Maarten Bergvelt: Moonshine usually refers to the mysterious connections between the Monster simple group and the modular function j. There were a bunch of conjectures about this connection that were proved by Borcherds, en passant mentioning the existence of the Moonshine Vertex Algebra (constructed then later by FLM). Nowadays there is also Moonshine for other simple groups, by the work of J. Duncan. So I think there shoould be an entry for the general moonshine phenomenon, and then a link to the Moonshine Vertex algebra.
Alex Nelson: I agree. The whole idea of moonshine began with John McKay’s observation that the Monster group’s first nontrivial irreducible representation has 196883 dimensions, and the elliptic modular function $j(\tau)$ has the Fourier series expansion
where $q=\exp(i2\pi\tau)$, and famously 196883+1=196884. Thompson (1979) that the rest other coefficients are obtained from the dimensions of Monster’s irreducible representations.
But please remember: the monster was merely conjectured to exist until Griess (1982) explicitly constructed it. The construction is horribly complicated (take the sum of three irreducible representations for the centralizer of an involution of…).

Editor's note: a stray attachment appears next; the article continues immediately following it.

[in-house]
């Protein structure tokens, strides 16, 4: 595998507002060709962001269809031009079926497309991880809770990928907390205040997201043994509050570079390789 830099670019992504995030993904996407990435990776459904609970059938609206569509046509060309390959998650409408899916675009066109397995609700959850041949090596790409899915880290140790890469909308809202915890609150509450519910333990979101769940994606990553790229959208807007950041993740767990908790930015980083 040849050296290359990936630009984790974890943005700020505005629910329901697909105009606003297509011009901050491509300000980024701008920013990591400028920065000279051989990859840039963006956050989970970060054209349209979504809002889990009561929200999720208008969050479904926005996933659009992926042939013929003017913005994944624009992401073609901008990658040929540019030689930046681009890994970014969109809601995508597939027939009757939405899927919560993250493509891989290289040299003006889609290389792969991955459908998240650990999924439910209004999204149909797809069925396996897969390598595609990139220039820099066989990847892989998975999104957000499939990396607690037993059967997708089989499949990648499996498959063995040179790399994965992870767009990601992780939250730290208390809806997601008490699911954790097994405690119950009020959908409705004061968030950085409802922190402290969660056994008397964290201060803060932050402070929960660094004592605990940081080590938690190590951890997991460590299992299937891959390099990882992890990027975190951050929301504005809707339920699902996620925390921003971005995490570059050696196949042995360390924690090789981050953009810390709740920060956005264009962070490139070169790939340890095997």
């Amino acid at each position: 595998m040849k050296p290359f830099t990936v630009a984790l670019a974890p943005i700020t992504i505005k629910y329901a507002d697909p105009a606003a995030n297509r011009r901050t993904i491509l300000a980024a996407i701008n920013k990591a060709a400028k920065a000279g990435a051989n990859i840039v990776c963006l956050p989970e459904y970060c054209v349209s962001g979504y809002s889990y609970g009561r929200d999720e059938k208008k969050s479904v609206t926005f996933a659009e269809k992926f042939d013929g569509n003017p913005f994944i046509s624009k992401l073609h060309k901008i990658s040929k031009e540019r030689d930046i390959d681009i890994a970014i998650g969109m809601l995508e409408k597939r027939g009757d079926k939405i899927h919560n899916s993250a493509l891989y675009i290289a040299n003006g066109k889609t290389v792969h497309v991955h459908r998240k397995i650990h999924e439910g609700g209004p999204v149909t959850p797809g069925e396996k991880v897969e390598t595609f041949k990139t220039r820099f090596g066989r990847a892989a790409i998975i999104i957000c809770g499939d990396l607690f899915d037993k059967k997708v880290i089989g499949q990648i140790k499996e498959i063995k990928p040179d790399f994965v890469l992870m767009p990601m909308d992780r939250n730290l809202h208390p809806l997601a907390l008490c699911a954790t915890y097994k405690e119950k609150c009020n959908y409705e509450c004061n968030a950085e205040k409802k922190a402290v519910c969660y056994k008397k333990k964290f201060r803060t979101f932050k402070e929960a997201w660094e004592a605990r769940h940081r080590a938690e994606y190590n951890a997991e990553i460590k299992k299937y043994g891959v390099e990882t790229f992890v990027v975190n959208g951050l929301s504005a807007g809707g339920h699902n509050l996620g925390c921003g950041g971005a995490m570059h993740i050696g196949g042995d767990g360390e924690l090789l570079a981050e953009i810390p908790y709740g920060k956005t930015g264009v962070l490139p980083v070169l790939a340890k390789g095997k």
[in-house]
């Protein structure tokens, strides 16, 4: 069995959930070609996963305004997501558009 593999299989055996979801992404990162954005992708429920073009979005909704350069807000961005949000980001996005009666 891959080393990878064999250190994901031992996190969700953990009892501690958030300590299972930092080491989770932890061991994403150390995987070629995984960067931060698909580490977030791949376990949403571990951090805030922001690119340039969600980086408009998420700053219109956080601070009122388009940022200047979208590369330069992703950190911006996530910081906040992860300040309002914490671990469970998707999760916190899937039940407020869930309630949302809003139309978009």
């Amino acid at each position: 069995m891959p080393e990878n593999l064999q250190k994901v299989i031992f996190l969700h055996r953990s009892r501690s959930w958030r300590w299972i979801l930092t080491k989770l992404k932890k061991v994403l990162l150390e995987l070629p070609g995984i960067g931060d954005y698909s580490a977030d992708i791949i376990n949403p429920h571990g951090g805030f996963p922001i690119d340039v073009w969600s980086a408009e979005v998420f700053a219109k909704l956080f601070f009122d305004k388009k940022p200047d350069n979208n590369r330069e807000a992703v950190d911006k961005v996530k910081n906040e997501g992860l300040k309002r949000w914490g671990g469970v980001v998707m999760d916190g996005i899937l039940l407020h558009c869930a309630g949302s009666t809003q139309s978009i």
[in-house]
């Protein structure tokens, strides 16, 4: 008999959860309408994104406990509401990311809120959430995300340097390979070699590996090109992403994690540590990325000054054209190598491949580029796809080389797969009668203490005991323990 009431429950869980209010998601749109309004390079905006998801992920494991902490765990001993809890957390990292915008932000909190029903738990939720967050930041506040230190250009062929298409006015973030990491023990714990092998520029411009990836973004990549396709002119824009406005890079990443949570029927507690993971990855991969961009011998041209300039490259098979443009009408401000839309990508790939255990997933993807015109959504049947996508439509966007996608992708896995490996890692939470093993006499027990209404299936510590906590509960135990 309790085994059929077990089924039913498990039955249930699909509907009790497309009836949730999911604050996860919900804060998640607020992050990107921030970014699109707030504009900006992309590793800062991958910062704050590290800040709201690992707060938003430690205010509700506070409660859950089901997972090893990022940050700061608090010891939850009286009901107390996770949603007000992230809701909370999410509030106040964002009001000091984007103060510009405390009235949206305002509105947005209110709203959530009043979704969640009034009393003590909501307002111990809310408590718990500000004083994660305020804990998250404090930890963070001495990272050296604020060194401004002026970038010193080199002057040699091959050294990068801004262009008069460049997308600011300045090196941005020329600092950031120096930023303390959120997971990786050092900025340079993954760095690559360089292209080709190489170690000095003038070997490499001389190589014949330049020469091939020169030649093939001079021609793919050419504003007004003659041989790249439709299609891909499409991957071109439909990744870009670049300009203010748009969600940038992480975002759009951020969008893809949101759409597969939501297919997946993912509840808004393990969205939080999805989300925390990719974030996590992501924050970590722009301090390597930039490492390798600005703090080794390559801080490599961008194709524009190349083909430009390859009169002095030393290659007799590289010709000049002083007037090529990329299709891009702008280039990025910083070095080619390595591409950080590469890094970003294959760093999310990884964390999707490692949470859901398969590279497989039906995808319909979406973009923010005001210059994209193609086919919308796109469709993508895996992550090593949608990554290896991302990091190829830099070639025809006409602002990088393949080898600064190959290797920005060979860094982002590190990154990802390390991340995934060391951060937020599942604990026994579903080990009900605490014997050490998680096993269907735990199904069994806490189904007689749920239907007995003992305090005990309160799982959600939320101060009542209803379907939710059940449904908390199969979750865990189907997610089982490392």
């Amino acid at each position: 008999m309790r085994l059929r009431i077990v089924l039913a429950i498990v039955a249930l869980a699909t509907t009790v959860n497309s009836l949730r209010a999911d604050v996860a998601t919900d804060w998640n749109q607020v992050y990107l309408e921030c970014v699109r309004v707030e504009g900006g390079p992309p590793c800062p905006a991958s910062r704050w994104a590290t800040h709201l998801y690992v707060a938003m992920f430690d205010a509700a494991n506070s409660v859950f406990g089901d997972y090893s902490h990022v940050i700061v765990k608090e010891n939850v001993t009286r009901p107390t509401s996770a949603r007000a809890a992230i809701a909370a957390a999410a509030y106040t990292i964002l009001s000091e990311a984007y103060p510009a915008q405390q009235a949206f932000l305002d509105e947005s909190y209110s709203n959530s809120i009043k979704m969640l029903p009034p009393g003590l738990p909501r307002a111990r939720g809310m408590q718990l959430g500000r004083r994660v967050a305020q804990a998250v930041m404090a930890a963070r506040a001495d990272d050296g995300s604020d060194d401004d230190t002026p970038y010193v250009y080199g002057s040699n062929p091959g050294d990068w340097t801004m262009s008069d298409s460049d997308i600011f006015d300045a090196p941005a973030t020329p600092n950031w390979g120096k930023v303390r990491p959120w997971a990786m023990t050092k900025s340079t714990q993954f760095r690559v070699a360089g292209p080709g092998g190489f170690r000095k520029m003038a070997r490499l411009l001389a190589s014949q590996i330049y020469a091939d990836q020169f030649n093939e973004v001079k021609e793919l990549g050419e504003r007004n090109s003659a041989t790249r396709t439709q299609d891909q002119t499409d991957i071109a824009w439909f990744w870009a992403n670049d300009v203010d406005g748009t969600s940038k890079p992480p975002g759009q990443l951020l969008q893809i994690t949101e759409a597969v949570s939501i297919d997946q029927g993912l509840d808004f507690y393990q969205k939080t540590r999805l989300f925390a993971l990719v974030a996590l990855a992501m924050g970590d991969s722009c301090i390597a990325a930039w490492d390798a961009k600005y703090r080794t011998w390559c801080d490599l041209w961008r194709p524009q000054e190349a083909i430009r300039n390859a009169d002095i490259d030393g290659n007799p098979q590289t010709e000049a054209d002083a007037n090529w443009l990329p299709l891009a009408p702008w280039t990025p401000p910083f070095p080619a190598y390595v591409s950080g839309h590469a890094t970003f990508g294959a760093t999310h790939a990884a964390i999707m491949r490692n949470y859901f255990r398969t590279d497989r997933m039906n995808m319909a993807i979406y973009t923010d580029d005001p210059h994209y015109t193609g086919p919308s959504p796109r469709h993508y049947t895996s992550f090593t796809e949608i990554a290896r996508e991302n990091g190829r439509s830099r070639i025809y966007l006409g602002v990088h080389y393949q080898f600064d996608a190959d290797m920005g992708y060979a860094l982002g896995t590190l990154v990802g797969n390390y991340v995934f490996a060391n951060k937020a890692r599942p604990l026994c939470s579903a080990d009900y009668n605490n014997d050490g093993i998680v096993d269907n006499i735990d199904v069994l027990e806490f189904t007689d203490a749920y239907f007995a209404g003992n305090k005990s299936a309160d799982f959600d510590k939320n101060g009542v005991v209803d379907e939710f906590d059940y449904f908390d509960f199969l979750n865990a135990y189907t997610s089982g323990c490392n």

Frenkel, Lepowsky, Meurman (1984) construct an infinite-dimensional module for the Monster. This is by a generalized Kac-Moody algebra via bosonic string theory and the Goddard–Thorn “No Ghost” theorem. The Monster acts naturally on this “Moonshine Module” (denoted by $V\natural$). (I hope that’s mildly coherent, I lost track of time and it got later than I imagined…)
Alex Nelson: Well, the long story short, we end up getting from the Monster group to a module it acts on which is related to “modular stuff” (namely, the modular $j$ function). The idea Gannon pitches is that Moonshine is a generalization of this association, it’s a sort of “mapping” from “Algebraic gadgets” to “Modular stuff”.
John Conway and Simon Norton, “Monstrous moonshine.” Bull. London Math. Soc. 11 (1979), no. 3, 308–339; MR0554399 (81j:20028)
Igor Frenkel, James Lepowsky, Arne Meurman, “A natural representation of the Fischer-Griess Monster with the modular function $J$ as character.” Proc. Nat. Acad. Sci. U.S.A. 81 (1984), no. 10, Phys. Sci., 3256–3260. MR0747596 (85e:20018)
Robert Griess, “The friendly giant.” Invent. Math. 69 (1982), no. 1, 1–102. MR671653 (84m:20024)
John G. Thompson, “Some numerology between the Fischer-Griess Monster and the elliptic modular function.” Bull. London Math. Soc. 11 (1979), no. 3, 352–353. MR0554402 (81j:20030)